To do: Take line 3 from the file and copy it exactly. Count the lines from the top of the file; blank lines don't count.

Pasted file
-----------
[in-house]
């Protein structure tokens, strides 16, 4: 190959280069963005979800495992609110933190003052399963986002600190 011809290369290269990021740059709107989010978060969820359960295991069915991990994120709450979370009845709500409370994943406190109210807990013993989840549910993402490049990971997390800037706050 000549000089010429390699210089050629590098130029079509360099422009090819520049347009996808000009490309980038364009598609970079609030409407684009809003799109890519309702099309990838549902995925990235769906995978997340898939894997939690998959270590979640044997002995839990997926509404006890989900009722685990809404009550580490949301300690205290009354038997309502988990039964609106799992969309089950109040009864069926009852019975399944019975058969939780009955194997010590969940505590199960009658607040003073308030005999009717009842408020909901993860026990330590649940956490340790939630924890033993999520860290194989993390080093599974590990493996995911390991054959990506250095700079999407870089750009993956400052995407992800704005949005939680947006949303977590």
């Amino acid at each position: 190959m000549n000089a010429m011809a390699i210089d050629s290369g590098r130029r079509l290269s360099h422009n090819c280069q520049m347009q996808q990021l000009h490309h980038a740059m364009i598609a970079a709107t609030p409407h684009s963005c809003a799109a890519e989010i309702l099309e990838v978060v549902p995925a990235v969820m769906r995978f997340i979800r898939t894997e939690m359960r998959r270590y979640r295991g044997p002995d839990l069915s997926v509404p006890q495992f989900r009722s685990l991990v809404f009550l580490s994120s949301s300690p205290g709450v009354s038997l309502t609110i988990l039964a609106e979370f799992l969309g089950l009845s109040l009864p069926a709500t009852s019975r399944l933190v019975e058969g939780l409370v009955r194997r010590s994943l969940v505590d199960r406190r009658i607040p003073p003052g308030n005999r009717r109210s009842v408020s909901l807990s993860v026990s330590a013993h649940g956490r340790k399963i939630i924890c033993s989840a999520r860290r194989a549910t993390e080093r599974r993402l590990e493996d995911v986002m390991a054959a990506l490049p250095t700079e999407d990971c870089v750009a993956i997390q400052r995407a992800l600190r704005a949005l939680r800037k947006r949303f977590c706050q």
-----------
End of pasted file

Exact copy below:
């Amino acid at each position: 190959m000549n000089a010429m011809a390699i210089d050629s290369g590098r130029r079509l290269s360099h422009n090819c280069q520049m347009q996808q990021l000009h490309h980038a740059m364009i598609a970079a709107t609030p409407h684009s963005c809003a799109a890519e989010i309702l099309e990838v978060v549902p995925a990235v969820m769906r995978f997340i979800r898939t894997e939690m359960r998959r270590y979640r295991g044997p002995d839990l069915s997926v509404p006890q495992f989900r009722s685990l991990v809404f009550l580490s994120s949301s300690p205290g709450v009354s038997l309502t609110i988990l039964a609106e979370f799992l969309g089950l009845s109040l009864p069926a709500t009852s019975r399944l933190v019975e058969g939780l409370v009955r194997r010590s994943l969940v505590d199960r406190r009658i607040p003073p003052g308030n005999r009717r109210s009842v408020s909901l807990s993860v026990s330590a013993h649940g956490r340790k399963i939630i924890c033993s989840a999520r860290r194989a549910t993390e080093r599974r993402l590990e493996d995911v986002m390991a054959a990506l490049p250095t700079e999407d990971c870089v750009a993956i997390q400052r995407a992800l600190r704005a949005l939680r800037k947006r949303f977590c706050q």